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Is Mexico An Inherently Racist Society?

In 1940, psychologists Kenneth and Mamie Clark performed the groundbreaking
"doll
experiments
" study on children’s attitudes on race using white
and black dolls (the study was repeated in 2005 and documented by Kiri
Davis
in the film A
Girl Like Me
). The study showed how minorities view themselves in
respect to racial stereotypes.

Recently, the Mexican government released a YouTube video on racism in
Mexico – which brought a lot of comments on this thorny question: is Mexico
an inherently racist society?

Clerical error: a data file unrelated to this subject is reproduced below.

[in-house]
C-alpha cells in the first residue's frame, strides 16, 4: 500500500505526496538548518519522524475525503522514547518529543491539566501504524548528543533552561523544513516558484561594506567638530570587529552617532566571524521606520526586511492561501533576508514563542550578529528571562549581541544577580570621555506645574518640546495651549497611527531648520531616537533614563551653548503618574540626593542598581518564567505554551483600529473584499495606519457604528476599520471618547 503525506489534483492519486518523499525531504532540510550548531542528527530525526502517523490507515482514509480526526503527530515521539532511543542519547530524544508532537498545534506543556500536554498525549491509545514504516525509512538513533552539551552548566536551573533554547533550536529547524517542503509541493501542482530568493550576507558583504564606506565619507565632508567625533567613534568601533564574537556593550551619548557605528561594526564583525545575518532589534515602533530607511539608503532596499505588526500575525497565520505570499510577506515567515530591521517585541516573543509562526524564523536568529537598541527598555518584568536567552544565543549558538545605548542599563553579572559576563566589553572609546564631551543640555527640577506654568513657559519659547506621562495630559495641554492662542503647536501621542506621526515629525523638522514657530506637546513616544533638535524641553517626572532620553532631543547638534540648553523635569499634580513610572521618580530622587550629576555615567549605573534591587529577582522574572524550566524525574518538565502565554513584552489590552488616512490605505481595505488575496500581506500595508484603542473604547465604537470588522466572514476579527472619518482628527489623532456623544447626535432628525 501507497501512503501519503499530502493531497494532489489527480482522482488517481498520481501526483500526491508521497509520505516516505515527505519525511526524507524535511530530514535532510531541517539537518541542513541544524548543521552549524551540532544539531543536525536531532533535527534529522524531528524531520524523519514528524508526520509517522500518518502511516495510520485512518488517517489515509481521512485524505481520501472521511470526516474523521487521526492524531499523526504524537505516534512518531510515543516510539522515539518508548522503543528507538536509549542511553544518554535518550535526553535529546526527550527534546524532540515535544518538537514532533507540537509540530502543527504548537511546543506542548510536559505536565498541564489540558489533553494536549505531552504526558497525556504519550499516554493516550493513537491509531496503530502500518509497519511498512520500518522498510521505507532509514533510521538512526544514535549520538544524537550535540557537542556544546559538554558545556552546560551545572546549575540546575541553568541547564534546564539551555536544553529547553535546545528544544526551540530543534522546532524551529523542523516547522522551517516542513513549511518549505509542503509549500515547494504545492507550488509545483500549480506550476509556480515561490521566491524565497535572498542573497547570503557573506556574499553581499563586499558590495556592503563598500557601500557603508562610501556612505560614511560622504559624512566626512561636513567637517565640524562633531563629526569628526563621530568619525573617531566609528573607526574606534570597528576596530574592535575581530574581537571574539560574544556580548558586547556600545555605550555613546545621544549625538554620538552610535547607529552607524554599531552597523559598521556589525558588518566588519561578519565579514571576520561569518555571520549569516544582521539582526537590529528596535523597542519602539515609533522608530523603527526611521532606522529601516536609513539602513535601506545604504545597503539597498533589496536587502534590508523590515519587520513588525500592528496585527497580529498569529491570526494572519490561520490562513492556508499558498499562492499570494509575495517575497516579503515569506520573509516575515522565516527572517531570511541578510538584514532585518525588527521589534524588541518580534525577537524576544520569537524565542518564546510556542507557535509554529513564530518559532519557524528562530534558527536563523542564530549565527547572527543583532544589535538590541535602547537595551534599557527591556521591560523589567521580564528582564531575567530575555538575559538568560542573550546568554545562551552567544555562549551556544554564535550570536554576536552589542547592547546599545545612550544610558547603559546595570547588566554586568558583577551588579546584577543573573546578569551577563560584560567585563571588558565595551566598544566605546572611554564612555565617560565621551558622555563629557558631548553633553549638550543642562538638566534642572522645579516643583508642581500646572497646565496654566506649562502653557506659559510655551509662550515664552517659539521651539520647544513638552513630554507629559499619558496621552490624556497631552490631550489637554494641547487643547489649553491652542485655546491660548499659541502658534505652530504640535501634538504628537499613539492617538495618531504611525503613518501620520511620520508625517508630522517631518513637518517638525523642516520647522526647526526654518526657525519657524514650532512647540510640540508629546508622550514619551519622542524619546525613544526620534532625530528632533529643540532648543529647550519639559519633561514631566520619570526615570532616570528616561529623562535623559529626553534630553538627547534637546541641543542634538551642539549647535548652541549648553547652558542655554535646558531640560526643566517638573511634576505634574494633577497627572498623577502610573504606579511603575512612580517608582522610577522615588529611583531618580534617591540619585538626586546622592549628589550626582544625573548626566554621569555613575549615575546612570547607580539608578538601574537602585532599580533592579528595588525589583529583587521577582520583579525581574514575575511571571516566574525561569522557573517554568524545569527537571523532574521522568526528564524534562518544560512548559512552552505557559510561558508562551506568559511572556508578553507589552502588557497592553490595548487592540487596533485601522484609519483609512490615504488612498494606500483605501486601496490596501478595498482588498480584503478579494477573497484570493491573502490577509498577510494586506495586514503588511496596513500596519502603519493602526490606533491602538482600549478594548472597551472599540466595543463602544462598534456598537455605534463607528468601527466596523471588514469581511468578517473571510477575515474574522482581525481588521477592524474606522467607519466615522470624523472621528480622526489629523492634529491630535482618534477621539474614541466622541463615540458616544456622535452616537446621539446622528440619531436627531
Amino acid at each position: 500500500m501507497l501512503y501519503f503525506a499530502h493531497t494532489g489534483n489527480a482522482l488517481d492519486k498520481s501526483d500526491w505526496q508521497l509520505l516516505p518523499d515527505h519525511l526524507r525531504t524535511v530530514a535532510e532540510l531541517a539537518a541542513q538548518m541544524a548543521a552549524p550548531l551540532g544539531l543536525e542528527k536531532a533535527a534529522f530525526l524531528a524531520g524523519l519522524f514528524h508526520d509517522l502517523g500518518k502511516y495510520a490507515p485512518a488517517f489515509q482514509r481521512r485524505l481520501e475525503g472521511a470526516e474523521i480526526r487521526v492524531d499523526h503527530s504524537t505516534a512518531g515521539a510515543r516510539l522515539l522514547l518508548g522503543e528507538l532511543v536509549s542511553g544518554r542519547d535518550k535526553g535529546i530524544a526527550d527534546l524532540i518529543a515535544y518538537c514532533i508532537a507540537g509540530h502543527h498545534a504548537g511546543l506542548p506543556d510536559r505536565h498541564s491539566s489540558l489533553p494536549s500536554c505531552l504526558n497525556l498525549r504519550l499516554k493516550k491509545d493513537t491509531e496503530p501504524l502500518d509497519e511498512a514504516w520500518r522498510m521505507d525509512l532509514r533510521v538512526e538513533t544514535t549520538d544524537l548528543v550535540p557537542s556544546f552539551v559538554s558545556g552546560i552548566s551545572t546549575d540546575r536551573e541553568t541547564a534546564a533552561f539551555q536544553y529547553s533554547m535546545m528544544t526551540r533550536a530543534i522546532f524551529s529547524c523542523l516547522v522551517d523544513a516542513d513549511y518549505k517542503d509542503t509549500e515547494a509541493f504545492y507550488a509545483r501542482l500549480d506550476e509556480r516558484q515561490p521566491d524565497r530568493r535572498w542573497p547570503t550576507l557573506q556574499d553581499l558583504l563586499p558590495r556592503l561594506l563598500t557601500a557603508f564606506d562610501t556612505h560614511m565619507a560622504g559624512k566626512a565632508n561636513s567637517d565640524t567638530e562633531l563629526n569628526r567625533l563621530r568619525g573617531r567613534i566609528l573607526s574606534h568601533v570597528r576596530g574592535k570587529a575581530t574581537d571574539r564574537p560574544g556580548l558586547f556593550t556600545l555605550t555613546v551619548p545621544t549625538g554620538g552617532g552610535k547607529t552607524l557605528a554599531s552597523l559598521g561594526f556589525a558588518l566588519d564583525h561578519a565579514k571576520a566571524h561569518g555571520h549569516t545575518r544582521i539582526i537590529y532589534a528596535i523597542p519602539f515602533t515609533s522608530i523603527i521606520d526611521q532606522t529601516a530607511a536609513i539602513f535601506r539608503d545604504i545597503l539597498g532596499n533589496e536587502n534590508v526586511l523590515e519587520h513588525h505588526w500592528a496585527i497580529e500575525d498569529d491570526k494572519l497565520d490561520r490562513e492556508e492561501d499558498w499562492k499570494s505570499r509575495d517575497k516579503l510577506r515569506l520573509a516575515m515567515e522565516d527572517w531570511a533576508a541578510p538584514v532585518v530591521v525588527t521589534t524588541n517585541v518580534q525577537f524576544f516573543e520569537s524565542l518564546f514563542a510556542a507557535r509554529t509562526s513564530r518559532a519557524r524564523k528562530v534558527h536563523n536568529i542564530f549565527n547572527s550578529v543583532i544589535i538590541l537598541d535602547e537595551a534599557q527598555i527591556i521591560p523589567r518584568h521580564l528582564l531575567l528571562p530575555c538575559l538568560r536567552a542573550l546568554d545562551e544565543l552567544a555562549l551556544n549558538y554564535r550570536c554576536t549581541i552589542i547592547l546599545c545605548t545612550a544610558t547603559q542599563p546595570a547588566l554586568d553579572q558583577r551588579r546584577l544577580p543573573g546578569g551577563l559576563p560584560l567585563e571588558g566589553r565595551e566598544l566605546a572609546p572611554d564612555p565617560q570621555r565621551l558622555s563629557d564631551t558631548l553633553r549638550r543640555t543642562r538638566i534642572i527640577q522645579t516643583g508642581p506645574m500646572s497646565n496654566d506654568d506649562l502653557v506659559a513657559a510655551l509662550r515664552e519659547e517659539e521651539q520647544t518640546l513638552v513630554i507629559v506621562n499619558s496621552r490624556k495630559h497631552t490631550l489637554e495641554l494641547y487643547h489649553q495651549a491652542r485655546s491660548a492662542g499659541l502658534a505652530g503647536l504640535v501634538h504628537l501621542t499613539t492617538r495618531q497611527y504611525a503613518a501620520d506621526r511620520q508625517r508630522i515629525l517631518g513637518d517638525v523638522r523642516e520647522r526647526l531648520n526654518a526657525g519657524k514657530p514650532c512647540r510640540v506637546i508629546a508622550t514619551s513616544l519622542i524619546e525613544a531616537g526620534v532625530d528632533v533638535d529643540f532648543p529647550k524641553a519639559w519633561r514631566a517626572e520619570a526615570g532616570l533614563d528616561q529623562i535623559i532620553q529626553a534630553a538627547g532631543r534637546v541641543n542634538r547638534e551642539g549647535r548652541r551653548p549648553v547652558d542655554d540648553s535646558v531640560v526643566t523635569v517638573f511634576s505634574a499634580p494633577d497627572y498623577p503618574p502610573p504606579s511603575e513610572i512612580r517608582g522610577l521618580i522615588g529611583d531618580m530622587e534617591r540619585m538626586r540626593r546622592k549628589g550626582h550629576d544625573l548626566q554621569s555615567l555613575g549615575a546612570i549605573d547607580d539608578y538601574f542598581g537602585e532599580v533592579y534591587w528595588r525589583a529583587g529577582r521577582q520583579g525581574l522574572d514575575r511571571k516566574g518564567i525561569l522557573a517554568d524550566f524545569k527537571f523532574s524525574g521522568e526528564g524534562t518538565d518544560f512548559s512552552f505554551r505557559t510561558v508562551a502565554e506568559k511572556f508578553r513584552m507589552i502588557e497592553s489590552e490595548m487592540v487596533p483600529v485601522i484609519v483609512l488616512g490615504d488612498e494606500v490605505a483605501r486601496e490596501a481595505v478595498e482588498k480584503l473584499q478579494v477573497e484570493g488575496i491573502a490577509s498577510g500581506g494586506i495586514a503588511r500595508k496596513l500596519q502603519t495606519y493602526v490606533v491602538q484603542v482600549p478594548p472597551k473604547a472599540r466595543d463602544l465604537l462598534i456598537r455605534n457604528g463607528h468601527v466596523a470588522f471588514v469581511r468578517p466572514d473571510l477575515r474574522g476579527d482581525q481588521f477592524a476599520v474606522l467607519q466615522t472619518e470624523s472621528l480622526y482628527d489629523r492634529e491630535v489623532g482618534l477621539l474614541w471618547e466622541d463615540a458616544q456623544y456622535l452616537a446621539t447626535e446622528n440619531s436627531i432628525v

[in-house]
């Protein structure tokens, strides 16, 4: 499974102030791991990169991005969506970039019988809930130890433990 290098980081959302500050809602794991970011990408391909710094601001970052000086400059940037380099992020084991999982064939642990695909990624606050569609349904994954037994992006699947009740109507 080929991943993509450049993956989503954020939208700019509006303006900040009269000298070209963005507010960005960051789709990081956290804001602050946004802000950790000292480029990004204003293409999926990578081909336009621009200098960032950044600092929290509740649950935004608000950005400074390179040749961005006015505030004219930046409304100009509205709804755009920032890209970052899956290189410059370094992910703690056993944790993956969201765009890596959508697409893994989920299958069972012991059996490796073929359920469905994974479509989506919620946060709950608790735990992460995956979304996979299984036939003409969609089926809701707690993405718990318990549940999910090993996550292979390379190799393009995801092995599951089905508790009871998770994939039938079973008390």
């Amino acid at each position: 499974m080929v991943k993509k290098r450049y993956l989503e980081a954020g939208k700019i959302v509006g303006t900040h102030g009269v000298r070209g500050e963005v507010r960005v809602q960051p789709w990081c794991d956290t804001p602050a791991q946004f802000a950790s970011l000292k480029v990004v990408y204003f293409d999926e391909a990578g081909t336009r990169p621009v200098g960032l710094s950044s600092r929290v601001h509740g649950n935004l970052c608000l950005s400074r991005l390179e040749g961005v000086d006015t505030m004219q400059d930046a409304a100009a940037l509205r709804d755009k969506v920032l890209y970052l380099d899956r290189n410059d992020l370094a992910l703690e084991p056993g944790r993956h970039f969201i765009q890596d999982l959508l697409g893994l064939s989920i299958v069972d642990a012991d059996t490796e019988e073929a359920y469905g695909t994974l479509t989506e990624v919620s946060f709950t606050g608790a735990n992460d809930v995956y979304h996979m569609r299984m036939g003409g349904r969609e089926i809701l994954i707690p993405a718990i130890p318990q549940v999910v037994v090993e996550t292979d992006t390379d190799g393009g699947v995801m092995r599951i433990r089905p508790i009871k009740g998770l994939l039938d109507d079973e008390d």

The kids are seated at a table before a white doll and a black
doll, and are asked to pick the "good doll" or the doll that
most resembled them. The children, mostly brown-skinned, almost uniformly
say the white doll was better or most resembled them.

One child in the video with mixed-race features says the white
doll resembled him "in the ears."

"Which doll is the good doll?" a woman’s voice asks the
child.

"I am not afraid of whites," he responds, pointing to
the white doll. "I have more trust."

Mexico’s National Council to Prevent Discrimination, or Conapred,
in mid-December began circulating the video, modeled on the 1940s Clark
experiments in the United States. The children who appear in it are
mostly mestizos, or half-Spanish, half-Indian, and a message said they
were taped with the consent of their parents and told to respond as
freely as they could.

Daniel Hernandez of The Los Angeles Times reports: Link

Post Metadata

Date
January 1st, 2012

Author
Stranger to the World

Category



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